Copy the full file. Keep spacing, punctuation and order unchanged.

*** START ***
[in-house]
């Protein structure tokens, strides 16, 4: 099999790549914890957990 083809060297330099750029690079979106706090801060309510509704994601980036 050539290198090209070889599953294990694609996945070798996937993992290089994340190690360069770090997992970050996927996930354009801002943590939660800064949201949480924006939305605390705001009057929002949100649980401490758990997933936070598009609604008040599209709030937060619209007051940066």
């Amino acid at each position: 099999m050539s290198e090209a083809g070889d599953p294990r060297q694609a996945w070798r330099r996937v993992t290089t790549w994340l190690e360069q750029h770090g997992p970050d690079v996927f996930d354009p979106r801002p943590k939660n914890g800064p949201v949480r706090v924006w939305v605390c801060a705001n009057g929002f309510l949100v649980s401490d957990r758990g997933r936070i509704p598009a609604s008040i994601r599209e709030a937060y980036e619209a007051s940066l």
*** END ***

[in-house]
């Protein structure tokens, strides 16, 4: 099999790549914890957990 083809060297330099750029690079979106706090801060309510509704994601980036 050539290198090209070889599953294990694609996945070798996937993992290089994340190690360069770090997992970050996927996930354009801002943590939660800064949201949480924006939305605390705001009057929002949100649980401490758990997933936070598009609604008040599209709030937060619209007051940066």
């Amino acid at each position: 099999m050539s290198e090209a083809g070889d599953p294990r060297q694609a996945w070798r330099r996937v993992t290089t790549w994340l190690e360069q750029h770090g997992p970050d690079v996927f996930d354009p979106r801002p943590k939660n914890g800064p949201v949480r706090v924006w939305v605390c801060a705001n009057g929002f309510l949100v649980s401490d957990r758990g997933r936070i509704p598009a609604s008040i994601r599209e709030a937060y980036e619209a007051s940066l």